A 14-year-old boy suddenly experiences inexplicable psychotic episodes: He tells his father he’s the son of the devil. He claims his tabby cat is possessed by demons. He says he’s no longer human. The teen’s psychosis spirals out of control, and he’s diagnosed with schizophrenia multiple times. But his parents, and father in particular, refuse to believe it and do all they can to uncover the real cause. Nearly two years and $400,000 later, they find answers.
Late at night, he’d open the scans of Michael’s brain on his computer. The right and left hemispheres glowed like the phosphorescent wings of a Luna moth. He would flip through the images one by one, exploring the mysterious topology of the brain. He was searching for anomalies, for answers. He was looking for his lost son.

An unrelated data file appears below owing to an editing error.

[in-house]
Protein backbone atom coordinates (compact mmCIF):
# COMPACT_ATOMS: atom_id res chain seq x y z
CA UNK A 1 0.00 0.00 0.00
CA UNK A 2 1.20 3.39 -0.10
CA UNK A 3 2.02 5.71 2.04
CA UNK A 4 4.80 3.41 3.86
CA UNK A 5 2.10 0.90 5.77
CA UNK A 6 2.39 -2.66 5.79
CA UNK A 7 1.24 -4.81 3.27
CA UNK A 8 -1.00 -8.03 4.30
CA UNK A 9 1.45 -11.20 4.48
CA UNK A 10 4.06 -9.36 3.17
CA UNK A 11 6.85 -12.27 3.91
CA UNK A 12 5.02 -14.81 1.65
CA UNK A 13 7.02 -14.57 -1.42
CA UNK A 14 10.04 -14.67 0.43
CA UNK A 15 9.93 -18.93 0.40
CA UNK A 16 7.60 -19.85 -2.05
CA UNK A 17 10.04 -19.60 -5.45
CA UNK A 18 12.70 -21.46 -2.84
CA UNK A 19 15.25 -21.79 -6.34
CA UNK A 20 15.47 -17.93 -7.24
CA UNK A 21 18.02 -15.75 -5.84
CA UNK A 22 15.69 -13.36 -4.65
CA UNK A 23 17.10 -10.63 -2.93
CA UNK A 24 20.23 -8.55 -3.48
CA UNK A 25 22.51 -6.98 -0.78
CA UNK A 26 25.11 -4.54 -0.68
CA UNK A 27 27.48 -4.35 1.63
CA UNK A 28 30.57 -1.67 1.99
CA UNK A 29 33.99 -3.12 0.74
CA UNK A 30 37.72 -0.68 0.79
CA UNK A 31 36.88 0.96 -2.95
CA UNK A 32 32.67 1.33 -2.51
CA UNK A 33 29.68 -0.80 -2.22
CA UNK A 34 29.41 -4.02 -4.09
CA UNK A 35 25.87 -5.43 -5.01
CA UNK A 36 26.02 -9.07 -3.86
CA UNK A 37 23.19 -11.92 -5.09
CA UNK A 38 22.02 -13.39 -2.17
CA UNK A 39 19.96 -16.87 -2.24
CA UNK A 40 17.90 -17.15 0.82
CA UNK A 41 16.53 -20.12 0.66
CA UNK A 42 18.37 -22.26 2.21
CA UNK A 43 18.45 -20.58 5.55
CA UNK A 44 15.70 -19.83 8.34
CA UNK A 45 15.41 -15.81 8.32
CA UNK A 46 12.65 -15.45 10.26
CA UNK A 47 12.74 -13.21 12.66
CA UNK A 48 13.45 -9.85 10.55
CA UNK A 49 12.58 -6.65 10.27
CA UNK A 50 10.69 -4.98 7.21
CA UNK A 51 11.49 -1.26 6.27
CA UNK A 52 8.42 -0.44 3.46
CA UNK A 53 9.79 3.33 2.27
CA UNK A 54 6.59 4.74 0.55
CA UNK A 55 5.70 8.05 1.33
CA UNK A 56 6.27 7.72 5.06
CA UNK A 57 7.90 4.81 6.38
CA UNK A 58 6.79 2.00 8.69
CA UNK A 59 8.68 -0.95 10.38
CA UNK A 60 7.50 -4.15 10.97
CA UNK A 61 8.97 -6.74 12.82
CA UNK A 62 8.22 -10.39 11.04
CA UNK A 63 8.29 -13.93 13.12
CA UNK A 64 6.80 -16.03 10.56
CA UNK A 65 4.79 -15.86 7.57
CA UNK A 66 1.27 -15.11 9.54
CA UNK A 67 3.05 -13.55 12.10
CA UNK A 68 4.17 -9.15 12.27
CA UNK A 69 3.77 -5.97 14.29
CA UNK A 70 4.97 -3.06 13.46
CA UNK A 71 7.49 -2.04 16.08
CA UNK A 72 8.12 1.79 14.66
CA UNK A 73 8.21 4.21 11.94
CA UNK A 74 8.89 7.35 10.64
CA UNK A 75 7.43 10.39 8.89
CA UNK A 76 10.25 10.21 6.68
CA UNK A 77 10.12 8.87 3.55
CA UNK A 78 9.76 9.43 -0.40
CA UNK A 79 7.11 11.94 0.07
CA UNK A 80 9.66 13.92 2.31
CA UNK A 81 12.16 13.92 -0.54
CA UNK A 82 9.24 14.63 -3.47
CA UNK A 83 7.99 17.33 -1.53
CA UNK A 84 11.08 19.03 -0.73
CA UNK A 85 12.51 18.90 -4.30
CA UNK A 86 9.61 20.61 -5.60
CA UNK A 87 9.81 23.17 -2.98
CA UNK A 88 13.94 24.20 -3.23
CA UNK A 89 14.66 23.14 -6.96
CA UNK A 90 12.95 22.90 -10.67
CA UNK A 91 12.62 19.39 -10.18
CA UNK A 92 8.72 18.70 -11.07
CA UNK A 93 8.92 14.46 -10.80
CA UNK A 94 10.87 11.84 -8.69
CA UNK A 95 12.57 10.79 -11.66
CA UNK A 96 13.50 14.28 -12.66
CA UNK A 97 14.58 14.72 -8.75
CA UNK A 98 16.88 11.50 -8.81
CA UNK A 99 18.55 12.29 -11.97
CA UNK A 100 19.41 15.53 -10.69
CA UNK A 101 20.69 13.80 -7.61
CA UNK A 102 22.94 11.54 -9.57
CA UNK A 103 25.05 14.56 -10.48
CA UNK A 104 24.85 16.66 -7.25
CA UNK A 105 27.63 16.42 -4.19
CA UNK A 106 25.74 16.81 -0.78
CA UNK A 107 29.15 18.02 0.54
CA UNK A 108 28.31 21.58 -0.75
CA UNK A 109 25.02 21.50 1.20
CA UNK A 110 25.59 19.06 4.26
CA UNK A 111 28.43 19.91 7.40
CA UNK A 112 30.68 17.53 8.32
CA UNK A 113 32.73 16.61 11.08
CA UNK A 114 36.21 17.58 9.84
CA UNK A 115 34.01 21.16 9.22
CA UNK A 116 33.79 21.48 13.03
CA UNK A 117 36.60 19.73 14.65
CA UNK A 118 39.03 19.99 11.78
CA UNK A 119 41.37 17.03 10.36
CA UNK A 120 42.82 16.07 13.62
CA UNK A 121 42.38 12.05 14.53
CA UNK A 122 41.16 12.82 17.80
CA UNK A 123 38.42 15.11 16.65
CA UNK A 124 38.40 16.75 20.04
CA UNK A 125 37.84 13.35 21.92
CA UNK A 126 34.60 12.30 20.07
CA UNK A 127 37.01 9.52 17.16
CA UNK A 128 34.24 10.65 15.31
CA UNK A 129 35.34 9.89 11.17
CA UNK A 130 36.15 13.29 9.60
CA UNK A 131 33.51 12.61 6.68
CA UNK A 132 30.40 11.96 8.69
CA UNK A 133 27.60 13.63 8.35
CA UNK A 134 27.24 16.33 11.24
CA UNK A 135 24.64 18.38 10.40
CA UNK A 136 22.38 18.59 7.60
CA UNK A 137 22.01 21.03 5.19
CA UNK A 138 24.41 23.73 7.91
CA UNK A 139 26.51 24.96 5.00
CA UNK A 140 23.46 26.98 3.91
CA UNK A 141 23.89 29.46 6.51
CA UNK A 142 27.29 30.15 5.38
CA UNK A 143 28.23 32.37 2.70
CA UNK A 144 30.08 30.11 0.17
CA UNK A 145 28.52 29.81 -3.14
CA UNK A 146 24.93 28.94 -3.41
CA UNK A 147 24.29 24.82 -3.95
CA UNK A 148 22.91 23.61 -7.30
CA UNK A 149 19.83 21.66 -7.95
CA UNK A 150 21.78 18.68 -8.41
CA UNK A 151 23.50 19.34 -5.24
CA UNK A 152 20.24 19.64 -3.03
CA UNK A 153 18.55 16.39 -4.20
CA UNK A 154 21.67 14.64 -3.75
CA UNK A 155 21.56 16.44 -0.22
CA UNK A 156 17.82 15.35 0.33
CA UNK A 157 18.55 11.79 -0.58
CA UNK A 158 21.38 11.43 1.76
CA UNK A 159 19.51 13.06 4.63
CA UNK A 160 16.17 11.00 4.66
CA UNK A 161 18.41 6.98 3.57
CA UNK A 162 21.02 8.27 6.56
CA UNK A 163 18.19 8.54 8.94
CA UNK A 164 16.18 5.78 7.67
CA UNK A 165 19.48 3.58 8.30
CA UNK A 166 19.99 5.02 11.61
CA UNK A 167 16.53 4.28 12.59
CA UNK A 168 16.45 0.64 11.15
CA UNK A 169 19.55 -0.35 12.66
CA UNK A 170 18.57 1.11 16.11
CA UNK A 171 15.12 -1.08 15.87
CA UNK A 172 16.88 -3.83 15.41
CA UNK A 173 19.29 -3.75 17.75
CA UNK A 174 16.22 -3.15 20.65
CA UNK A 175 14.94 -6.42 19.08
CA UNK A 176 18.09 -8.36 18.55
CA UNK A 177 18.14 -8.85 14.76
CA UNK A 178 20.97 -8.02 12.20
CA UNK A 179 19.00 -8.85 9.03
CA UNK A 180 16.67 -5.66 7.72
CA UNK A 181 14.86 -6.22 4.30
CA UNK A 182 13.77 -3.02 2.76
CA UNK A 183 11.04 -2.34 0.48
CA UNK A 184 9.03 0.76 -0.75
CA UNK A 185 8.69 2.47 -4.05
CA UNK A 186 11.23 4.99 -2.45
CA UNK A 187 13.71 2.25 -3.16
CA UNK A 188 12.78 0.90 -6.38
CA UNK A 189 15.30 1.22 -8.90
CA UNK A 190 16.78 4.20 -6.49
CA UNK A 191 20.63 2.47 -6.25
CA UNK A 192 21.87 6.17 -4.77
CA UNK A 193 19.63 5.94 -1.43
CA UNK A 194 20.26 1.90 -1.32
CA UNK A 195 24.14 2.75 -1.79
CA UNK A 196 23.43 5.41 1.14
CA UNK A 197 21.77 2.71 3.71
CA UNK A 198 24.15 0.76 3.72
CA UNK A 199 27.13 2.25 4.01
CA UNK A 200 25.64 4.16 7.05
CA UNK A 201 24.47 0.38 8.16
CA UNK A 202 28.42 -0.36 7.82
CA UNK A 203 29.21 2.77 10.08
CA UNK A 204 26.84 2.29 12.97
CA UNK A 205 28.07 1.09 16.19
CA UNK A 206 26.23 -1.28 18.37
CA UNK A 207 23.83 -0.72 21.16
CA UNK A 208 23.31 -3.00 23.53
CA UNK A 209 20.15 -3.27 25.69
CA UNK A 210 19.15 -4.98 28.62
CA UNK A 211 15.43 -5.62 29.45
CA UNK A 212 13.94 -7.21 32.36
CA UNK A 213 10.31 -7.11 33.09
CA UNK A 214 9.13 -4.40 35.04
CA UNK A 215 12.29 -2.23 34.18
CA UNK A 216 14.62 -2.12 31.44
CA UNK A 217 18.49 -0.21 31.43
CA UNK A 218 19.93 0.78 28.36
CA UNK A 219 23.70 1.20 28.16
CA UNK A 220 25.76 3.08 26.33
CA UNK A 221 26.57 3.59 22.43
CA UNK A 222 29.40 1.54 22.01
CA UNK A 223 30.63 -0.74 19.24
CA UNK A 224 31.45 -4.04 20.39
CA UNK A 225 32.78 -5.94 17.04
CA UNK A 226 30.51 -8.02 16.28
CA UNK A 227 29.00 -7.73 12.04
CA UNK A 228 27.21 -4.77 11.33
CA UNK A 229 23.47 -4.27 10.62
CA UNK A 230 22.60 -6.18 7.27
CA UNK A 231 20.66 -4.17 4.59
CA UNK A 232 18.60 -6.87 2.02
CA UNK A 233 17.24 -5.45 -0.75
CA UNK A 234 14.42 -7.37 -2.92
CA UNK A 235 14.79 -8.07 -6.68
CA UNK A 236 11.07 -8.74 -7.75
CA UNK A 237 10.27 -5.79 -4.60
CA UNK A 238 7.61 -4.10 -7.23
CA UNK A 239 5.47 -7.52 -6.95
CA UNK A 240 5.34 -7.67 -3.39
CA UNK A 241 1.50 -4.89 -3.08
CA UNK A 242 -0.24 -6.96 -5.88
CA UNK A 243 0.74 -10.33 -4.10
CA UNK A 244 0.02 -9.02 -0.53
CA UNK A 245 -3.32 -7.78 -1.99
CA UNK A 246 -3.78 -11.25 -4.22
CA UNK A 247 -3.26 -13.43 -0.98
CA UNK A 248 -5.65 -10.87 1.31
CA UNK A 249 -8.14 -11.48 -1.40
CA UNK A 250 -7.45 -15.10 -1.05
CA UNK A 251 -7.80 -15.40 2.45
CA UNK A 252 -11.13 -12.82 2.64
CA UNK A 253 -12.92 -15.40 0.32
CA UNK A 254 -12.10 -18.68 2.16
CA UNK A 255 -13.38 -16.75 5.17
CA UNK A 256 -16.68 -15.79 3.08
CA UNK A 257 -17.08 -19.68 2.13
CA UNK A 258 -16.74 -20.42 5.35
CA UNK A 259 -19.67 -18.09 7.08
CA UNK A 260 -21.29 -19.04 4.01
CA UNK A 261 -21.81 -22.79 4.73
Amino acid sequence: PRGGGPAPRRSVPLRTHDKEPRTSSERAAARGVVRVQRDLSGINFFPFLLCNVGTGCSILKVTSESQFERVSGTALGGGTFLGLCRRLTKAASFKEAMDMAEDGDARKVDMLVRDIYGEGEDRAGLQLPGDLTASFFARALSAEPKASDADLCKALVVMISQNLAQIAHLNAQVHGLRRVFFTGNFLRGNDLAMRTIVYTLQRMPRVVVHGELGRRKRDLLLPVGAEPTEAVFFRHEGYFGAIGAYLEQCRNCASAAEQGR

But Scott stood his ground. He knew his son couldn’t wait for a clinical trial that might take five years and tens of millions of dollars. He embraced the PANS roadmap, believing that Michael’s physicians were ignoring clear evidence that there could be an infectious trigger to his illness. Whether or not it was ultimately the correct diagnosis, it seemed obvious to him that the doctors weren’t exploring every possibility in treating his son. This was yet another avenue they hadn’t explored—one that seemed like a promising fit. He couldn’t rest until he’d seen it through.